Exploring the zombie genre
Zombies have run out of steam in terms of pop culture phenomena. The topic has inundated and subsequently saturated video games, television, films, and just about every other conceivable piece of media. Although the script for Maggie landed on Black List’s 2011 list of best unproduced film screenplays, it’s 2015 and far too late to make a splash or make a statement with the pop culture trend. However, if one views Maggie with an absolutely objective standpoint, they’ll certainly think more than when watching a typical zombie movie/ series. The newest film to feature the walking dead asks its viewers the hypothetical question: Would or should a person (hypothetically) transitioning to a zombie be allowed rights like any other terminally ill man or woman? What if that person was in your family? These are certainly interesting questions, but the film could, unfortunately, add more excitement as most of Maggie’s runtime simply involves a lot of waiting.
Despite boasting an international action superstar in the cast with Arnold Schwarzenegger, Maggie doesn’t focus on the typical shoot-em-up violence shown in zombie movies. The former governor of California doesn’t blast away bad guys from start to finish like one would expect, and instead turns in a basic, honest portrayal of a father, Wade, coming to terms with his daughter’s terminal illness. It’s a surprising move for a man who once made over $20 million per film to star in a video-on-demand release, but the actor doesn’t get much opportunity to feature his dramatic chops these days. In this dreary, zombie-populated future, farmers burn their crops to prevent the zombie virus from spreading, and Schwarzenegger’s Midwestern farmer is no different from the others in that regard.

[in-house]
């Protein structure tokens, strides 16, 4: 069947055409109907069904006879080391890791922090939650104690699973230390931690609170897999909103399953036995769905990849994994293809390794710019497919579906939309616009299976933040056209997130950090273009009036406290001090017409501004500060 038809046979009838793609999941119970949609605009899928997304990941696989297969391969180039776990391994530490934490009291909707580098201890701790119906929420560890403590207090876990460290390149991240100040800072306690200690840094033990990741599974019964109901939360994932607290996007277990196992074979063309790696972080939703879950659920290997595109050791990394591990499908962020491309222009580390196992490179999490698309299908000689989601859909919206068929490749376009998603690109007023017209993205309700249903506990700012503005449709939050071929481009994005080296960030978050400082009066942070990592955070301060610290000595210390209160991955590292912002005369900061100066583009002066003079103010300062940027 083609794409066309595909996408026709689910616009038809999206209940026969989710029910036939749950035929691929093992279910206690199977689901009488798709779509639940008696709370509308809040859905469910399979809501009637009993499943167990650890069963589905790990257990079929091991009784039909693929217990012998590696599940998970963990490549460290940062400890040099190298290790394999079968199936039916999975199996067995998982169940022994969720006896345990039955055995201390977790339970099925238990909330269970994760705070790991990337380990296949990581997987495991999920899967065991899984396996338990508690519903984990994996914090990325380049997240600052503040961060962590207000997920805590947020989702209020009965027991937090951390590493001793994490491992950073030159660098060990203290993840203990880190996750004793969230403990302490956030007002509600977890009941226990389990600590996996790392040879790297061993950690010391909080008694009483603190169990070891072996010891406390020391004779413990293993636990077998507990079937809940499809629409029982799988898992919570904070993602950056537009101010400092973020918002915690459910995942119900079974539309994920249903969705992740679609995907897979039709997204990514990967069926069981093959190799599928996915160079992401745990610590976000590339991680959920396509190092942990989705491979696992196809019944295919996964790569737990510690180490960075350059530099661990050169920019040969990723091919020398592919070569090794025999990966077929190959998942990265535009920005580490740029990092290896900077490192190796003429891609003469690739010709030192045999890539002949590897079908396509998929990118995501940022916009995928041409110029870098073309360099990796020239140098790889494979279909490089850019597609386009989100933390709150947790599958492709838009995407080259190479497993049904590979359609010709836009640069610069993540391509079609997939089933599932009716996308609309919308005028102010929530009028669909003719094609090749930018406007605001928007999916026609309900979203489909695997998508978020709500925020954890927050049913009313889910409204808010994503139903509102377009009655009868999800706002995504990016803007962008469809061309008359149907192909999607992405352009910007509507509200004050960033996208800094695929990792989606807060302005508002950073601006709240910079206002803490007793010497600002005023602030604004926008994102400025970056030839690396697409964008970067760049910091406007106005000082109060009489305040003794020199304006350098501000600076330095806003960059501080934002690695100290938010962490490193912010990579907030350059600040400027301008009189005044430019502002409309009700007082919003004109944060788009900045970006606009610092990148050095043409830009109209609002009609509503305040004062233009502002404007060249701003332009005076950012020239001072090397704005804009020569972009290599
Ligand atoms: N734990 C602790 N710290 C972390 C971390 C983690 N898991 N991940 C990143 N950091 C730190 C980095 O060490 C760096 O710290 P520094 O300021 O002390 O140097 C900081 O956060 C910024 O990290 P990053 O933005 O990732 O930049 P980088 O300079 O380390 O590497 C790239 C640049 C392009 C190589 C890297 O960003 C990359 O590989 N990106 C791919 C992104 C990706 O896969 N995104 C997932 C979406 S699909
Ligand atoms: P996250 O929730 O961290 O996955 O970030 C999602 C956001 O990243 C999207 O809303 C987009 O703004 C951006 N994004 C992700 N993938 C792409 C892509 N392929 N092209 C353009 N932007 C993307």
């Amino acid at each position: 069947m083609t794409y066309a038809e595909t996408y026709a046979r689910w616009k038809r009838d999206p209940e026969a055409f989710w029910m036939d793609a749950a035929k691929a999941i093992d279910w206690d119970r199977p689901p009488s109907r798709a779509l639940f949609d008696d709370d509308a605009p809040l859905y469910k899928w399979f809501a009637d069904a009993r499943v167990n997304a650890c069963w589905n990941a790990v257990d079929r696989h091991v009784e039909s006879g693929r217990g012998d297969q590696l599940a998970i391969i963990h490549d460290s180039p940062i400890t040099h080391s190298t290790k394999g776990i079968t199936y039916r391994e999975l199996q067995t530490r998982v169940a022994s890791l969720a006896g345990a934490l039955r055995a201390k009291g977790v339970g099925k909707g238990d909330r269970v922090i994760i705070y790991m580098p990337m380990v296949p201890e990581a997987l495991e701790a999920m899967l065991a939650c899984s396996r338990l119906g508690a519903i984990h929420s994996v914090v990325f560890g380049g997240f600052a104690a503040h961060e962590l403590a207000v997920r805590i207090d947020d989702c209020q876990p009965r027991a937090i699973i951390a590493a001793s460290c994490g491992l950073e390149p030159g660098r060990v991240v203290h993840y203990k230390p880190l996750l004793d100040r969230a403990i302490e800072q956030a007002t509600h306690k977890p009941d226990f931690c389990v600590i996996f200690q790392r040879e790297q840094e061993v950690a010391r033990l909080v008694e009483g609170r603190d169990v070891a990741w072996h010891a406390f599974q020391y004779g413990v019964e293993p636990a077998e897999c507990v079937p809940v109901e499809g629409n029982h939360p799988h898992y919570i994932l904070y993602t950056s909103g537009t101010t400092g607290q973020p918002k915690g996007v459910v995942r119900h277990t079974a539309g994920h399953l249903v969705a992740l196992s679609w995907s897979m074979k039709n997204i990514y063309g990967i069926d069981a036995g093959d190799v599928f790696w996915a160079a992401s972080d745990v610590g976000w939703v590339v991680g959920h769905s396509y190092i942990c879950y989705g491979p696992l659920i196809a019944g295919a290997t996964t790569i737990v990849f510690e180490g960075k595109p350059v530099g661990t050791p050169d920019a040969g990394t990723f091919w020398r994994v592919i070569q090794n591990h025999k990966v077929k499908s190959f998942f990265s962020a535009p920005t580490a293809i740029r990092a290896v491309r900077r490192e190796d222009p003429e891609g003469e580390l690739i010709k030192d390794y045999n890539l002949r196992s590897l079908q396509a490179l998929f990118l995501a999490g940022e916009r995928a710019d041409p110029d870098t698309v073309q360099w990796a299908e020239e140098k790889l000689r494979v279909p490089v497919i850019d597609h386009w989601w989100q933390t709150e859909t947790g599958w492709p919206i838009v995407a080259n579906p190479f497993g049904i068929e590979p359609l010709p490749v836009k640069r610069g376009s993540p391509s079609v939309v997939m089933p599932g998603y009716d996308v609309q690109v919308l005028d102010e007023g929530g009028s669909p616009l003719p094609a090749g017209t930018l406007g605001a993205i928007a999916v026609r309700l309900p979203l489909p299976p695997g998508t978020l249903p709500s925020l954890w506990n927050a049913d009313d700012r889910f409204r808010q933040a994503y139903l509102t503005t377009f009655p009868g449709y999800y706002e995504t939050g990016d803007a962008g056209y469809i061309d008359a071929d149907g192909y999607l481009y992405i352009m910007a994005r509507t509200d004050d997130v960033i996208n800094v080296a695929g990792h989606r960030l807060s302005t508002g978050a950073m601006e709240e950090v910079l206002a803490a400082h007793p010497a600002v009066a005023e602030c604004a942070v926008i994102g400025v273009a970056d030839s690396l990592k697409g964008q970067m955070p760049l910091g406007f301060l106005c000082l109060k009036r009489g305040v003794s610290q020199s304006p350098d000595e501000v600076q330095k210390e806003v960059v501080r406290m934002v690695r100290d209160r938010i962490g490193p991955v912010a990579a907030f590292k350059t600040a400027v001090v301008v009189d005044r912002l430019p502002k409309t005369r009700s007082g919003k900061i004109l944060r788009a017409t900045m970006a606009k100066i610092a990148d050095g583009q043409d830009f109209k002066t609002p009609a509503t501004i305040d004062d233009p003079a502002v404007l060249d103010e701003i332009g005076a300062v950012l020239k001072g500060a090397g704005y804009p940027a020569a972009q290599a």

Academy Award nominee Abigail Breslin (Little Miss Sunshine, Zombieland) stars in the titular role. Before the events in the movie, Breslin’s Maggie got infected by the “Necroambulist” virus—a disease that turns the infected into cannibalistic, flesh-decaying zombies. The film opens on Wade finding Maggie after searching long and far for her before he tracks her down and takes her home for the remainder of her days. Little goes on after this. Most of the film revolves around Maggie coming to grips with her fate and watching her family fall apart because of her mere presence in the home. She and an infected boy share a relationship that plays out like The Fault in Our Stars with an undead twist, but doesn’t amount to more than a few minutes. Breslin turns in a great performance that gets fumbled by the editing as the film never really takes a steady direction.
The zombie material is presented in a way never-before-explored, making the film worthwhile for fans of the genre. Maggie is a dying teenager in the Midwest infected with a disease that turns her into a cannibal monster. She simply wants to spend her final days with family and friends instead of getting processed and exterminated in a government structure. Her father just wants her to have everything she needs to go peacefully and local law enforcement keeps appearing to remind him about his daughter’s horrible fate. There’s no question that Maggie will turn, it’s merely a matter of when. And when she turns, what will her father do? Turn her over to the terrifying government program, or take care of the situation himself?
Maggie is a slow-burning addition to the zombie genre that raises ethical questions over taking the violent, bloody shoot-out avenue. Leads Arnold Schwarzenegger and Abigail Breslin turn in solid performances as a father and daughter coping with her terminal illness of turning into a cannibalistic zombie. Despite a tedious plot, Maggie’s mild runtime makes it a worthwhile ninety minutes for fans of the fading zombie craze in pop culture. Zombies are pure fiction, but Maggie wants its viewers to completely apply themselves to the concept of a world with the walking dead and ask the questions Wade and Maggie have to ponder.